The National Weather Service and Storm Prediction Center have issued a Severe Thunderstorm Watch for 20 of New Jersey's 21 counties. (All but Cape May County to the south.) The watch is in effect until 10 p.m. Tuesday evening.

A Severe Thunderstorm Watch has been issued for 20 of NJ's 21 counties until 10 p.m. Tuesday. (Canva / Townsquare Media / AerisWeather)
A Severe Thunderstorm Watch has been issued for 20 of NJ's 21 counties until 10 p.m. Tuesday. (Canva / Townsquare Media / AerisWeather)
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A watch serves as a formal heads up that dangerous thunderstorms may occur. The ingredients for severe weather are present in our juicy atmosphere. It is just a matter of 1.) where storms explode, and 2.) how long they last before fizzling out. If warnings are issued, that's the time to take action and seek shelter in a sturdy building as soon as possible.

It has been a hot and humid day across the Garden State, with daytime temperatures as high as 94 degrees. Humidity levels have already ramped up, with steamy dew points firmly in the 70s.

As of this writing (5:15 p.m.), broken storm cells are rolling through eastern Pennsylvania and eastern Maryland. Some of these thunderstorms have a history of wind damage (downed trees) and flooding rains.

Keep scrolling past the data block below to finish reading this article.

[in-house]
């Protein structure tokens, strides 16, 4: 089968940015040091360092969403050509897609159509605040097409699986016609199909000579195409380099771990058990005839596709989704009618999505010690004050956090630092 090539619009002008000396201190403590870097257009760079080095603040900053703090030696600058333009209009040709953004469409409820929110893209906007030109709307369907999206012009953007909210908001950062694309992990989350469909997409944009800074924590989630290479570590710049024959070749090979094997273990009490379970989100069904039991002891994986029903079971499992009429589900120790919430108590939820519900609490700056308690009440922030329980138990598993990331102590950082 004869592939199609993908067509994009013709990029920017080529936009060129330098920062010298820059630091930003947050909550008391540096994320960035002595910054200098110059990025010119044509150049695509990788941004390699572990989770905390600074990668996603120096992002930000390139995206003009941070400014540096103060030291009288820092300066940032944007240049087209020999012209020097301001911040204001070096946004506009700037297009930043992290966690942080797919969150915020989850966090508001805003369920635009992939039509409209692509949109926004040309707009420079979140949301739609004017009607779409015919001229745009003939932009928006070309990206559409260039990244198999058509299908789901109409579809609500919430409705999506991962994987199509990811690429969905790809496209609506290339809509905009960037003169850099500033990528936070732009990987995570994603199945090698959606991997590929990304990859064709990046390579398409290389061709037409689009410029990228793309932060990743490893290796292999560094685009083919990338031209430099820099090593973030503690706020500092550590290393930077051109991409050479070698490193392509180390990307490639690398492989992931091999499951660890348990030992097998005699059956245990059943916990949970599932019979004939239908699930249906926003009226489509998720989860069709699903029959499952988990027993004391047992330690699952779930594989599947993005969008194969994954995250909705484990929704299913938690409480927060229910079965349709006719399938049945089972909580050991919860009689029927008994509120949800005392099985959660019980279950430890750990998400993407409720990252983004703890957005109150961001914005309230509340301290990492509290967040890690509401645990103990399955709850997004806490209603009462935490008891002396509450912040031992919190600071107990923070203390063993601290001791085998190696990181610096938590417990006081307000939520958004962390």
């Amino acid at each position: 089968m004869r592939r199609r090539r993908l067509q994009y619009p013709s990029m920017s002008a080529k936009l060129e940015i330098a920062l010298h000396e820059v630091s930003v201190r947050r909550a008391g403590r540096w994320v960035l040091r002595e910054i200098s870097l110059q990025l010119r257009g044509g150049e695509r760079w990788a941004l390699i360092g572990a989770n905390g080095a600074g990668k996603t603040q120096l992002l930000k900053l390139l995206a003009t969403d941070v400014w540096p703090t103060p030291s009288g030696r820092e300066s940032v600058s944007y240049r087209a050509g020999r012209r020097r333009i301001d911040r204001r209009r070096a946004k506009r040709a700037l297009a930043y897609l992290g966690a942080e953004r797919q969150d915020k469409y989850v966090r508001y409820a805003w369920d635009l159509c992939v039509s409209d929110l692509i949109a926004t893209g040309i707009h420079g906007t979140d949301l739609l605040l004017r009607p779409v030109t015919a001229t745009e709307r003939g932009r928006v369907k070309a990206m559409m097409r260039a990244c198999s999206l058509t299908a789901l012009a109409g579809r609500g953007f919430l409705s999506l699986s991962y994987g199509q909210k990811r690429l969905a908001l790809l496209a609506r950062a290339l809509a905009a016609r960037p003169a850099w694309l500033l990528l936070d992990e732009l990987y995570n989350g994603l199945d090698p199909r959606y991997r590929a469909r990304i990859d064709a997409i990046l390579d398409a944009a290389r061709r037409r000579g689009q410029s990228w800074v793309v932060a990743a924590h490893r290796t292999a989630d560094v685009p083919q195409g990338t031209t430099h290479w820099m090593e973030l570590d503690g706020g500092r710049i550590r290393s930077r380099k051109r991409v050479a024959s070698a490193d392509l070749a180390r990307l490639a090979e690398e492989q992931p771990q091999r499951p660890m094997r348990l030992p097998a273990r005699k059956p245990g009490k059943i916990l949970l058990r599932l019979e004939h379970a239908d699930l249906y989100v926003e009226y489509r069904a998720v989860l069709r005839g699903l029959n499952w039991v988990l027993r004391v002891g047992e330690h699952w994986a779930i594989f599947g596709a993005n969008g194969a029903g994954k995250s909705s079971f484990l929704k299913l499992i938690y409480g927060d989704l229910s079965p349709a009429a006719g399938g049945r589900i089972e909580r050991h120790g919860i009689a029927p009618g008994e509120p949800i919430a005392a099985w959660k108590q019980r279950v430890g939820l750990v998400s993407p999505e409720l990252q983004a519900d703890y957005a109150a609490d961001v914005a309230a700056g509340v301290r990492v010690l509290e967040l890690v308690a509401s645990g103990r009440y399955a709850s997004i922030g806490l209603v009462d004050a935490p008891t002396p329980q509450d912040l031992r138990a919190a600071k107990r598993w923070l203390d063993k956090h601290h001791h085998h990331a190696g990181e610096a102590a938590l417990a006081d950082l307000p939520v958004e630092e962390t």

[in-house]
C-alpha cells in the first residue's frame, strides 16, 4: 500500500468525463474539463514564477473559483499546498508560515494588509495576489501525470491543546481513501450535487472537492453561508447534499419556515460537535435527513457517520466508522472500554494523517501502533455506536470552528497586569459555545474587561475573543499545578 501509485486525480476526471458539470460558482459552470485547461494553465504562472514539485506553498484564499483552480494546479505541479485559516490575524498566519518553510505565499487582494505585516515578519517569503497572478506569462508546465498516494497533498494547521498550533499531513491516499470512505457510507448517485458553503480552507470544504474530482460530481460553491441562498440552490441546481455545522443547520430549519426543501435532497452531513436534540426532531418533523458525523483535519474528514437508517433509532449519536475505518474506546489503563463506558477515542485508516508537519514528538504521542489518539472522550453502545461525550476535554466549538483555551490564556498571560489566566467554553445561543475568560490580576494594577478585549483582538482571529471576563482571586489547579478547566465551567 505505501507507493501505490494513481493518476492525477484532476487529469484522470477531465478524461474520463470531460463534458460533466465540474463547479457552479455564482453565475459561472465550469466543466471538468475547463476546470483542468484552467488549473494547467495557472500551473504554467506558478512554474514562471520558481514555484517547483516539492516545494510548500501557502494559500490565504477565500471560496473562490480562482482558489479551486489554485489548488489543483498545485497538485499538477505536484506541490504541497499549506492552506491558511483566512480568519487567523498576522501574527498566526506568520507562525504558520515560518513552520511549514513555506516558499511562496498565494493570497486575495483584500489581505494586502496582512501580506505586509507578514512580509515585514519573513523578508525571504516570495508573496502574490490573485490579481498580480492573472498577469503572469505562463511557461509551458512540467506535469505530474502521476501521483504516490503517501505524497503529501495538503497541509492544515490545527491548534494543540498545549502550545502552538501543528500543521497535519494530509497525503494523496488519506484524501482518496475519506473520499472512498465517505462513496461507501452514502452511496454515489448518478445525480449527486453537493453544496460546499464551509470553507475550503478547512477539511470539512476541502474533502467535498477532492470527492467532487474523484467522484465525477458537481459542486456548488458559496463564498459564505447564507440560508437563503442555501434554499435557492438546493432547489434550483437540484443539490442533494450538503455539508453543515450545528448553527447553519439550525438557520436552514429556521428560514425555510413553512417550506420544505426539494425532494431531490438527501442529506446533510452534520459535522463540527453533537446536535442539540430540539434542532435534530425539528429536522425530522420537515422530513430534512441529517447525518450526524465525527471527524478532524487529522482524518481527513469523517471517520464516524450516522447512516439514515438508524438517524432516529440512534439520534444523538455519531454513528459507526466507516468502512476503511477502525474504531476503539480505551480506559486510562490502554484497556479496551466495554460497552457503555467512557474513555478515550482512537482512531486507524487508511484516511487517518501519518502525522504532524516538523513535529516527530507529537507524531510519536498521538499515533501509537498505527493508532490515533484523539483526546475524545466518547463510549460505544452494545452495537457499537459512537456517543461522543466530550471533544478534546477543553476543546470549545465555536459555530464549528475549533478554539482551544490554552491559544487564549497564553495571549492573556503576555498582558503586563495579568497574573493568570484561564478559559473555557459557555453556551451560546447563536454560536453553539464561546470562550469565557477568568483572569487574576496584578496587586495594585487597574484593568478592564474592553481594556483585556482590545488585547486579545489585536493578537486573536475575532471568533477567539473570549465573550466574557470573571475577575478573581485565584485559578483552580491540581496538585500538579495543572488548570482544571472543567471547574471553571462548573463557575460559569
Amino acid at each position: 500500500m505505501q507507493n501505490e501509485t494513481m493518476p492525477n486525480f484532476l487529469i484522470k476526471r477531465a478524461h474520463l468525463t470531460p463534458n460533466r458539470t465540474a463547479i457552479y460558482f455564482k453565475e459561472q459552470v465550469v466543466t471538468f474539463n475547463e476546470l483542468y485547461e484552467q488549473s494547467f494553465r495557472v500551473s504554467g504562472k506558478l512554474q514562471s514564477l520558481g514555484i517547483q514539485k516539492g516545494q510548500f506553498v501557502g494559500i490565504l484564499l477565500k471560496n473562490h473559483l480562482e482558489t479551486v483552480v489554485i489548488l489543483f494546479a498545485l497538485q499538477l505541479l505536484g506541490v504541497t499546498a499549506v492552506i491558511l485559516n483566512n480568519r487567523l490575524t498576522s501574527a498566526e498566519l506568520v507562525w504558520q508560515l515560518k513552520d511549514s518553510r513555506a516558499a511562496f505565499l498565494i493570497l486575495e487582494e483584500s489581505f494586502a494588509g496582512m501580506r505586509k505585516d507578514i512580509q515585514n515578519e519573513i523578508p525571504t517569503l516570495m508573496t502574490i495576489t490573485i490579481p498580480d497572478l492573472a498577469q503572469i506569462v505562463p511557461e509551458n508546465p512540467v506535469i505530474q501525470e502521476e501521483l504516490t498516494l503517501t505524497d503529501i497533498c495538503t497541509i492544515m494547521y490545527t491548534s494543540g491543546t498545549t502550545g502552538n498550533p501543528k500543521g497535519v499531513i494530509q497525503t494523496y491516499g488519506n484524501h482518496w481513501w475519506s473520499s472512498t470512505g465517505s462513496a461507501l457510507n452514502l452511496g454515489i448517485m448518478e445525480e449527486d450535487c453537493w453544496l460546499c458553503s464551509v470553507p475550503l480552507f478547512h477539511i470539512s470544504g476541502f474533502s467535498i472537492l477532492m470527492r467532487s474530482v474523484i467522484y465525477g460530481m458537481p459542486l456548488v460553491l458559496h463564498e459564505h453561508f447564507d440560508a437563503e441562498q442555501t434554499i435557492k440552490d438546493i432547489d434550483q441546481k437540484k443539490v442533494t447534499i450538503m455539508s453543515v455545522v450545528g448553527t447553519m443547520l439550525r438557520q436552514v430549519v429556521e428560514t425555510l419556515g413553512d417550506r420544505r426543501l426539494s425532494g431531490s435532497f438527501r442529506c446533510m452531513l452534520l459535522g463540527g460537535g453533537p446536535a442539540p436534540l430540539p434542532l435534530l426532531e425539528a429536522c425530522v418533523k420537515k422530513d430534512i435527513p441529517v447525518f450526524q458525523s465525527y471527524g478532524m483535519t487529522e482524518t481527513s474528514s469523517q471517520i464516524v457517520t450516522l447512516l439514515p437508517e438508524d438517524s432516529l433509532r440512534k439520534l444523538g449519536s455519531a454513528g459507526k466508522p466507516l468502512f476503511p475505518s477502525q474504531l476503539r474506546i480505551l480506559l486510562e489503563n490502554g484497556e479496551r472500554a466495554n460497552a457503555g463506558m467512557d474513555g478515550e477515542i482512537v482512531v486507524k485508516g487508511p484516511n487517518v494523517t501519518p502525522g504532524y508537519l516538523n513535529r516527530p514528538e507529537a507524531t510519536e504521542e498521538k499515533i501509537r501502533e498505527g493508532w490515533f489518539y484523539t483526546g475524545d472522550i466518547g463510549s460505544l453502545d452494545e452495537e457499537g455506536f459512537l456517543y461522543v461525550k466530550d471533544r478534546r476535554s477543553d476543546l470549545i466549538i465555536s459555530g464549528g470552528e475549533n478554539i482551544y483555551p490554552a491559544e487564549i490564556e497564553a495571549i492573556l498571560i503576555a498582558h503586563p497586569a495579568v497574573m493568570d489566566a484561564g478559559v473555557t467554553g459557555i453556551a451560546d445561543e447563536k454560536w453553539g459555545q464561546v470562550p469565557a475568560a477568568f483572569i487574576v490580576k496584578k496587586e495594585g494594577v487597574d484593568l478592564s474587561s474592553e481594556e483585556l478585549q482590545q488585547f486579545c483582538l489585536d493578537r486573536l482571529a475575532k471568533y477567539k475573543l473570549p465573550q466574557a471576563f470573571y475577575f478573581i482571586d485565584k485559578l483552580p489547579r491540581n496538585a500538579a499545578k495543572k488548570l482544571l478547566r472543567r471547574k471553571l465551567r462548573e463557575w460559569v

Based on the latest radar trends, the strongest storms are aiming for northern NJ (along and north of Interstate 80) and southern NJ (along and south of the Atlantic City Expressway). However, those millions of New Jerseyans in the middle are not out of the woods for some showers and thunderstorms, especially given the charged up atmosphere.

While not everyone in New Jersey will see a thunderstorm Tuesday evening, all severe weather impacts remain on the table. Heavy rain, gusty winds, frequent lightning, hail, and even an isolated tornado are possible.

Storms are arriving a bit later than originally forecast, with "prime time" storm activity now expected between 6 p.m. and 10 p.m. The later timing is actually a good thing - the closer we get to sunset, the closer we are to cooler temperatures, and the less available energy storms will have to intensify. This is NOT a "slam dunk" severe weather outbreak.

As thunderstorms roll generally from west to east across New Jersey Thursday evening, they are expected to weaken. (Or in DZ language: fizzle.) Both because of the impending sunset, and because storms will be approaching cooler, more stable air along the Jersey Shore.

Final showers and thunderstorms should exit the NJ coast around 2 a.m. Wednesday morning.

Remember, the safest place to be during a thunderstorm is inside a sturdy building. Pay attention to changing weather conditions, and be prepared to alter your plans if things turn dangerous. Never attempt to walk, swim, or drive through flooded areas. In the end, common sense goes a long way — stay smart, be safe.

Dan Zarrow is Chief Meteorologist for Townsquare Media New Jersey. Follow him on Facebook or Twitter for the latest forecast and realtime weather updates.

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